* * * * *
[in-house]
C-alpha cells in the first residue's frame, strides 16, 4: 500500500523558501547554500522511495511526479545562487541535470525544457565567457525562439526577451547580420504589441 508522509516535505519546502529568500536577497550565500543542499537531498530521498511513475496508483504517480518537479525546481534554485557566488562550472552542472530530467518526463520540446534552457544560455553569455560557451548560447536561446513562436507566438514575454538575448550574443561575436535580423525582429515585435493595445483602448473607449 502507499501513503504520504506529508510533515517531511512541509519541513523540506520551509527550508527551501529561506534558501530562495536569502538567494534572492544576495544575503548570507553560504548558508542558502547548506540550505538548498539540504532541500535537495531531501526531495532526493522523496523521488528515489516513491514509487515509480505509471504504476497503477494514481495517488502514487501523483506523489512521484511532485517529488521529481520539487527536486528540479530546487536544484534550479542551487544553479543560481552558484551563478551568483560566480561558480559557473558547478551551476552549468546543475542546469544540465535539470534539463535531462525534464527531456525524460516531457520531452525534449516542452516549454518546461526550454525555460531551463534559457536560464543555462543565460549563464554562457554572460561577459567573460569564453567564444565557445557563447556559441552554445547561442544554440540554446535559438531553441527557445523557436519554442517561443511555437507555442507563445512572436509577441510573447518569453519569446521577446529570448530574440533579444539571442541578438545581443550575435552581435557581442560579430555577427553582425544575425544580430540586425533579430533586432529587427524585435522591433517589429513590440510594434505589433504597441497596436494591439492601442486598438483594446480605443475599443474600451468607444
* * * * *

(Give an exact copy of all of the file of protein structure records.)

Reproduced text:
[in-house]
C-alpha cells in the first residue's frame, strides 16, 4: 500500500523558501547554500522511495511526479545562487541535470525544457565567457525562439526577451547580420504589441 508522509516535505519546502529568500536577497550565500543542499537531498530521498511513475496508483504517480518537479525546481534554485557566488562550472552542472530530467518526463520540446534552457544560455553569455560557451548560447536561446513562436507566438514575454538575448550574443561575436535580423525582429515585435493595445483602448473607449 502507499501513503504520504506529508510533515517531511512541509519541513523540506520551509527550508527551501529561506534558501530562495536569502538567494534572492544576495544575503548570507553560504548558508542558502547548506540550505538548498539540504532541500535537495531531501526531495532526493522523496523521488528515489516513491514509487515509480505509471504504476497503477494514481495517488502514487501523483506523489512521484511532485517529488521529481520539487527536486528540479530546487536544484534550479542551487544553479543560481552558484551563478551568483560566480561558480559557473558547478551551476552549468546543475542546469544540465535539470534539463535531462525534464527531456525524460516531457520531452525534449516542452516549454518546461526550454525555460531551463534559457536560464543555462543565460549563464554562457554572460561577459567573460569564453567564444565557445557563447556559441552554445547561442544554440540554446535559438531553441527557445523557436519554442517561443511555437507555442507563445512572436509577441510573447518569453519569446521577446529570448530574440533579444539571442541578438545581443550575435552581435557581442560579430555577427553582425544575425544580430540586425533579430533586432529587427524585435522591433517589429513590440510594434505589433504597441497596436494591439492601442486598438483594446480605443475599443474600451468607444